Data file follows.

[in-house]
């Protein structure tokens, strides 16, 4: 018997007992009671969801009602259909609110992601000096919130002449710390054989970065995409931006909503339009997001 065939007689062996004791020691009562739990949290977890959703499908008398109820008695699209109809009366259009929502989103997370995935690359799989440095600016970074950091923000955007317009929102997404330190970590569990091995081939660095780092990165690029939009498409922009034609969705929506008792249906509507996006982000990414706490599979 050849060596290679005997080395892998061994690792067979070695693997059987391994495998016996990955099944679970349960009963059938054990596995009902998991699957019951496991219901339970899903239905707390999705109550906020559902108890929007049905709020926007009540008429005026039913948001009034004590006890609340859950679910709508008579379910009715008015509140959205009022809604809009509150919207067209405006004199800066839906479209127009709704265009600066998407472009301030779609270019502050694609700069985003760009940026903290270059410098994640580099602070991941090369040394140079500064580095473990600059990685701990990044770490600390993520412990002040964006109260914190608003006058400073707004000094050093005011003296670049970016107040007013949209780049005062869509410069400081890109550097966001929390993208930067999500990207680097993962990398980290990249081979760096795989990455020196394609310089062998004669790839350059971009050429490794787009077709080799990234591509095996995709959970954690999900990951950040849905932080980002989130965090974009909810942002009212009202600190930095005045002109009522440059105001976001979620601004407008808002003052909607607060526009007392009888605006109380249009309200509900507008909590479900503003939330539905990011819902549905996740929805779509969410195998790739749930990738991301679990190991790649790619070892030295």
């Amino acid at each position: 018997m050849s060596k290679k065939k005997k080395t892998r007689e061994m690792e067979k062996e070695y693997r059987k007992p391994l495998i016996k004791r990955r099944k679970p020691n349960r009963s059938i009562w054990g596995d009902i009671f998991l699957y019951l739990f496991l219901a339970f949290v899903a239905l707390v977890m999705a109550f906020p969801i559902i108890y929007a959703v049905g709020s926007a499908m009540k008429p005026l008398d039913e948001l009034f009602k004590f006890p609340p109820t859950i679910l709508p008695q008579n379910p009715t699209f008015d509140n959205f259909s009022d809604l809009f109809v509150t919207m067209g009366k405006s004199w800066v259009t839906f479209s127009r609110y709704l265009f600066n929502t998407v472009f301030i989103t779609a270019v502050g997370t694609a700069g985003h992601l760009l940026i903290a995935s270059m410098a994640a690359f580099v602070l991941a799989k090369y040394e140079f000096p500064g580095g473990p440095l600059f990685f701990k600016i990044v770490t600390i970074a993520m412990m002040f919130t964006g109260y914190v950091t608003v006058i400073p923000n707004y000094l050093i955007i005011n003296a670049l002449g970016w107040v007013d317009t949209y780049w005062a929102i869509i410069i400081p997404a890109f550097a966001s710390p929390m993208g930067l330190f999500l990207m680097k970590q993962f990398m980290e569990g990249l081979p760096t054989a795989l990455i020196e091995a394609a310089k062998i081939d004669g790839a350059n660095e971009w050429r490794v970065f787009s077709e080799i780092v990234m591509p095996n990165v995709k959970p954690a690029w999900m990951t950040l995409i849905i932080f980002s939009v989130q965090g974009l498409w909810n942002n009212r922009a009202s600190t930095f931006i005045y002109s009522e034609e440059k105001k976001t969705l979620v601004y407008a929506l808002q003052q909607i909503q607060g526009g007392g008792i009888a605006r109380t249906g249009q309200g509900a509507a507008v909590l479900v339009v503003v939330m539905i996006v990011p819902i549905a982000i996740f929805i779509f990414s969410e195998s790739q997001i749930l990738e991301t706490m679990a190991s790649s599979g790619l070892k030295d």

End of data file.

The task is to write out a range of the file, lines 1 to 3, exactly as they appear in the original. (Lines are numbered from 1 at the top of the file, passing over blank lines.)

[in-house]
């Protein structure tokens, strides 16, 4: 018997007992009671969801009602259909609110992601000096919130002449710390054989970065995409931006909503339009997001 065939007689062996004791020691009562739990949290977890959703499908008398109820008695699209109809009366259009929502989103997370995935690359799989440095600016970074950091923000955007317009929102997404330190970590569990091995081939660095780092990165690029939009498409922009034609969705929506008792249906509507996006982000990414706490599979 050849060596290679005997080395892998061994690792067979070695693997059987391994495998016996990955099944679970349960009963059938054990596995009902998991699957019951496991219901339970899903239905707390999705109550906020559902108890929007049905709020926007009540008429005026039913948001009034004590006890609340859950679910709508008579379910009715008015509140959205009022809604809009509150919207067209405006004199800066839906479209127009709704265009600066998407472009301030779609270019502050694609700069985003760009940026903290270059410098994640580099602070991941090369040394140079500064580095473990600059990685701990990044770490600390993520412990002040964006109260914190608003006058400073707004000094050093005011003296670049970016107040007013949209780049005062869509410069400081890109550097966001929390993208930067999500990207680097993962990398980290990249081979760096795989990455020196394609310089062998004669790839350059971009050429490794787009077709080799990234591509095996995709959970954690999900990951950040849905932080980002989130965090974009909810942002009212009202600190930095005045002109009522440059105001976001979620601004407008808002003052909607607060526009007392009888605006109380249009309200509900507008909590479900503003939330539905990011819902549905996740929805779509969410195998790739749930990738991301679990190991790649790619070892030295």
């Amino acid at each position: 018997m050849s060596k290679k065939k005997k080395t892998r007689e061994m690792e067979k062996e070695y693997r059987k007992p391994l495998i016996k004791r990955r099944k679970p020691n349960r009963s059938i009562w054990g596995d009902i009671f998991l699957y019951l739990f496991l219901a339970f949290v899903a239905l707390v977890m999705a109550f906020p969801i559902i108890y929007a959703v049905g709020s926007a499908m009540k008429p005026l008398d039913e948001l009034f009602k004590f006890p609340p109820t859950i679910l709508p008695q008579n379910p009715t699209f008015d509140n959205f259909s009022d809604l809009f109809v509150t919207m067209g009366k405006s004199w800066v259009t839906f479209s127009r609110y709704l265009f600066n929502t998407v472009f301030i989103t779609a270019v502050g997370t694609a700069g985003h992601l760009l940026i903290a995935s270059m410098a994640a690359f580099v602070l991941a799989k090369y040394e140079f000096p500064g580095g473990p440095l600059f990685f701990k600016i990044v770490t600390i970074a993520m412990m002040f919130t964006g109260y914190v950091t608003v006058i400073p923000n707004y000094l050093i955007i005011n003296a670049l002449g970016w107040v007013d317009t949209y780049w005062a929102i869509i410069i400081p997404a890109f550097a966001s710390p929390m993208g930067l330190f999500l990207m680097k970590q993962f990398m980290e569990g990249l081979p760096t054989a795989l990455i020196e091995a394609a310089k062998i081939d004669g790839a350059n660095e971009w050429r490794v970065f787009s077709e080799i780092v990234m591509p095996n990165v995709k959970p954690a690029w999900m990951t950040l995409i849905i932080f980002s939009v989130q965090g974009l498409w909810n942002n009212r922009a009202s600190t930095f931006i005045y002109s009522e034609e440059k105001k976001t969705l979620v601004y407008a929506l808002q003052q909607i909503q607060g526009g007392g008792i009888a605006r109380t249906g249009q309200g509900a509507a507008v909590l479900v339009v503003v939330m539905i996006v990011p819902i549905a982000i996740f929805i779509f990414s969410e195998s790739q997001i749930l990738e991301t706490m679990a190991s790649s599979g790619l070892k030295d």